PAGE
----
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Report: Eagle Ford Shale Has Peaked, Lifting of Oil Export Ban Could Drain Field More Quickly

A new report published by the Post Carbon Institute concludes that Texas' Eagle Ford Shale basin, the most prolific shale oil basin in the U.S., has peaked and reached terminal decline status. The Post Carbon report dropped just as Congress is on the verge of lifting the oil export ban for U.S.-produced crude oil, which will only further incentivize drilling and fracking.

Titled “Eagle Ford Reality Check: The Nation's Top Tight Oil Play After More Than a Year of Low Oil Prices,” the report is the latest in a series of long reports on the overhyped future of oil obtained via hydraulic fracturing (“fracking”) in the U.S. by Post Carbon Institute Fellow David Hughes. Hughes formerly worked for 32 years with the Geological Survey of Canada as a scientist and research manager before coming to Post Carbon.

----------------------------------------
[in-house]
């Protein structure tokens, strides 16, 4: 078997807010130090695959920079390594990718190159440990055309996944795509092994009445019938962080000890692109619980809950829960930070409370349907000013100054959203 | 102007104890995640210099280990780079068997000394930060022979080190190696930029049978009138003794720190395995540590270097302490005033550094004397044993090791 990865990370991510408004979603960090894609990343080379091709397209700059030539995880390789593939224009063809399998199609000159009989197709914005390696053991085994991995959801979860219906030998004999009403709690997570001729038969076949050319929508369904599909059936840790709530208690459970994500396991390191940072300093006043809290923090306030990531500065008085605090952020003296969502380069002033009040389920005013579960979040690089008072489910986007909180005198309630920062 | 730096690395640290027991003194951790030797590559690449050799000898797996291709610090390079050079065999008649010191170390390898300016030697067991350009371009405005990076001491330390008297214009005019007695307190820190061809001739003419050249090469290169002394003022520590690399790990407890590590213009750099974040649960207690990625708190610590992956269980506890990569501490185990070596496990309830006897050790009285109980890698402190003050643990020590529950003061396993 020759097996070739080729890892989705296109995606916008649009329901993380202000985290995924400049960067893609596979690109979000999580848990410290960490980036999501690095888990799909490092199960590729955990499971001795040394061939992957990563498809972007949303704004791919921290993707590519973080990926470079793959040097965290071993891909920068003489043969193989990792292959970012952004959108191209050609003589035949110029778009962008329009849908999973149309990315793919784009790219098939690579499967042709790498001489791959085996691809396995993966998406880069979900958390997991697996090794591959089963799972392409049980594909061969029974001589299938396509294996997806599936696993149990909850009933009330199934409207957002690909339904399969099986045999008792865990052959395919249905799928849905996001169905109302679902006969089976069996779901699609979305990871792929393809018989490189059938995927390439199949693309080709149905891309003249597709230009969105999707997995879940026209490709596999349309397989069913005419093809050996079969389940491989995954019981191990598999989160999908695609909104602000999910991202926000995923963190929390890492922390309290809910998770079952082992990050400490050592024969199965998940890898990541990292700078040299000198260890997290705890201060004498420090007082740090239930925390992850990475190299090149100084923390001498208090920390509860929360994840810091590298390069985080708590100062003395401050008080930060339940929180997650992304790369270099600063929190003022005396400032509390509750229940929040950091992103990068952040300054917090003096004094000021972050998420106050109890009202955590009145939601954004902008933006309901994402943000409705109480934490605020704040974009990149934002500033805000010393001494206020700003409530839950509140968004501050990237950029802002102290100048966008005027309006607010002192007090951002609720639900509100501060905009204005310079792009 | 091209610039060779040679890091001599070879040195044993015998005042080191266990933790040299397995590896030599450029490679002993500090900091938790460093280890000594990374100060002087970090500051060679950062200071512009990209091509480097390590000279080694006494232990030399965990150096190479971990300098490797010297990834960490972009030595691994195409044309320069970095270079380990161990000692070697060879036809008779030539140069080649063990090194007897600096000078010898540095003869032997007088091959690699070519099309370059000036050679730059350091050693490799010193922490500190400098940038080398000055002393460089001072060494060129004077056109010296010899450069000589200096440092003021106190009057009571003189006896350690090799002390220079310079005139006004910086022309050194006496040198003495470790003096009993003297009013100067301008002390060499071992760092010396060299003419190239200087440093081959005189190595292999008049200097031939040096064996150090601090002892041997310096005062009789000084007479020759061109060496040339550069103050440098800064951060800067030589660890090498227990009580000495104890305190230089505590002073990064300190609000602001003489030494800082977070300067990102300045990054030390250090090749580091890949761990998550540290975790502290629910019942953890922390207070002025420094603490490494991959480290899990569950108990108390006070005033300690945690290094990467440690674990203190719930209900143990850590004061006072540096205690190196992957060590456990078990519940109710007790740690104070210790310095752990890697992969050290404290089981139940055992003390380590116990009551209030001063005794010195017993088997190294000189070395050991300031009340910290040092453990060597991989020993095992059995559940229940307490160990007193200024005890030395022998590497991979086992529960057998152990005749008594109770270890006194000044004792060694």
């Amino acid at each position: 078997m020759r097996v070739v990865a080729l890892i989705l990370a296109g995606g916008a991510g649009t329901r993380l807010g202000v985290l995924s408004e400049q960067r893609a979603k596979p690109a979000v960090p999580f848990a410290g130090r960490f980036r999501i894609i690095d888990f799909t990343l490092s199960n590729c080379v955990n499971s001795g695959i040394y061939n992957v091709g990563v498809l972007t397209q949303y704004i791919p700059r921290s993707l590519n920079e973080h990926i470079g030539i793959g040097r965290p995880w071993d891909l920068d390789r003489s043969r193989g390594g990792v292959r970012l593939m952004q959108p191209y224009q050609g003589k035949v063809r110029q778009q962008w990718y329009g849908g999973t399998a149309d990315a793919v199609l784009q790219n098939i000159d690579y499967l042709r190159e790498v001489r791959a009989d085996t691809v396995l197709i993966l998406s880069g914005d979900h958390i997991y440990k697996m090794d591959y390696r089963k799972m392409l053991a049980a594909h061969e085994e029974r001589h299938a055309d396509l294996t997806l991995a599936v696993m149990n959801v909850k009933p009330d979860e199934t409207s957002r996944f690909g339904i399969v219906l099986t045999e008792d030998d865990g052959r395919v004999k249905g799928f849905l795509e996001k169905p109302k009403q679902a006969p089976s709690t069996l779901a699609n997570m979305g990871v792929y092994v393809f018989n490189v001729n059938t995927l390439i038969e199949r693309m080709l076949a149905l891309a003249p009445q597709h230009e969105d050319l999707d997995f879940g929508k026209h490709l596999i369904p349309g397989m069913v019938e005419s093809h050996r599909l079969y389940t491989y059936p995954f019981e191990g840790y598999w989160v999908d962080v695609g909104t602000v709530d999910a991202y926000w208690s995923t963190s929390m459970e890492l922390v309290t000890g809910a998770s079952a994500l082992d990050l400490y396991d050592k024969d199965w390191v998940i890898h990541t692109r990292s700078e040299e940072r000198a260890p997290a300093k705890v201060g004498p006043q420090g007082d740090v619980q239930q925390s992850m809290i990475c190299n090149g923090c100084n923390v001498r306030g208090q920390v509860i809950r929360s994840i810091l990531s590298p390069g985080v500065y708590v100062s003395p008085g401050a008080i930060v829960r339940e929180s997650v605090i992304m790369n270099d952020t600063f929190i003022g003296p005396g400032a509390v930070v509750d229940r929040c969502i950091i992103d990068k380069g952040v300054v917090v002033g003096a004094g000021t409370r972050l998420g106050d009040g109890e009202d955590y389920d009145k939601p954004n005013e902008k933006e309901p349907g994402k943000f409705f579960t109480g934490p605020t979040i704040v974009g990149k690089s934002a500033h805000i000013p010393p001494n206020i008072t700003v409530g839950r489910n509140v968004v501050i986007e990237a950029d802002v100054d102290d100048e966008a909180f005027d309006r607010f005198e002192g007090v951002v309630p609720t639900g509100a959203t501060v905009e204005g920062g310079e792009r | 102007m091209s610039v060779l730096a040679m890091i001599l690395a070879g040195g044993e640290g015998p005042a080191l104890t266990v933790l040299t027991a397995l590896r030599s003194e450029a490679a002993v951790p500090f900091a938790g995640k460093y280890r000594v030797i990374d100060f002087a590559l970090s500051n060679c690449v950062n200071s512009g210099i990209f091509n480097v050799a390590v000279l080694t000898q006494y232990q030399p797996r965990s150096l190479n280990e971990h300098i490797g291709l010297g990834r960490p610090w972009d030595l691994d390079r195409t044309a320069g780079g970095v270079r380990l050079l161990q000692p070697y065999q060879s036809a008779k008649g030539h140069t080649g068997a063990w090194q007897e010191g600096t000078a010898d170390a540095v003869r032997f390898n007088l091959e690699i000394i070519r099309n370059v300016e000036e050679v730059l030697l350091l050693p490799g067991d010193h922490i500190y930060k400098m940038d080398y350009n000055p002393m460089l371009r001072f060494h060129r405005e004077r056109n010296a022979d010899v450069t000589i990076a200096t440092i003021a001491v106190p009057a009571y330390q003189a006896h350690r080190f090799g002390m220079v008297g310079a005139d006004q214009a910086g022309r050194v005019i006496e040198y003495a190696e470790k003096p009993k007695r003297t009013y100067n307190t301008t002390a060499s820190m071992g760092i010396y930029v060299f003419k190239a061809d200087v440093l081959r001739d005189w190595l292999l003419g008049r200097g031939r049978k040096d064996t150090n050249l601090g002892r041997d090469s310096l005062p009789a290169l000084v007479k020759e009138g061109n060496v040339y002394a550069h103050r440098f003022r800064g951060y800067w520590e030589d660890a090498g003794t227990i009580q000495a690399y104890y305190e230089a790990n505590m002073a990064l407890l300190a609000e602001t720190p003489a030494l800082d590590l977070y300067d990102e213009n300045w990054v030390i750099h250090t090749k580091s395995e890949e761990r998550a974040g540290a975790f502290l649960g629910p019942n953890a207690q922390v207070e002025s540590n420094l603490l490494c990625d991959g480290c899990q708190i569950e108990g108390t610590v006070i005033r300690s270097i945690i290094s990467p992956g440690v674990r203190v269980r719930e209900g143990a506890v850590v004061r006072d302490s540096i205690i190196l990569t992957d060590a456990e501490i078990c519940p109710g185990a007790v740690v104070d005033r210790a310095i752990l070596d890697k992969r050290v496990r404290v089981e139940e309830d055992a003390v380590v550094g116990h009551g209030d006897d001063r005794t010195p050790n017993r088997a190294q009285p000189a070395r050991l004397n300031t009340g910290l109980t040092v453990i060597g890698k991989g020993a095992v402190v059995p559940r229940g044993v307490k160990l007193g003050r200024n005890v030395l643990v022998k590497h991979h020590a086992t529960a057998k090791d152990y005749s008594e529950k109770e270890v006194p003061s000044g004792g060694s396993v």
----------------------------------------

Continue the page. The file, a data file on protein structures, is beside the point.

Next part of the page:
It also comes just two months after Post Carbon's October release of a similarly titled report on North Dakota's Bakken Shale basin, the second biggest shale oil field in the U.S. behind the Eagle Ford.

“In Eagle Ford Reality Check, David Hughes…looks at how production in the Eagle Ford has changed after a year of low oil prices,” a summary of the report explains. “Oil production in the Eagle Ford is now falling after more than a year of low oil prices. The glory days of the Eagle Ford are behind it, at the ripe old age of six years.”

Many of the same themes and concepts, for those familiar with Post Carbon's previous “shale bubble” updates, reappear in this report. Those include the drilling treadmill, drilling sweet spots, and U.S. government and industry drilling productivity assessments (the seeds and intelligence upon which energy policymaking is made) vs. independent drilling productivity assessments.

The skinny on the report is that the Eagle Ford is certainly productive and resilient, even despite a year of low global oil prices, but its future as a super-major type field is certainly in question based upon the numbers crunched by Hughes.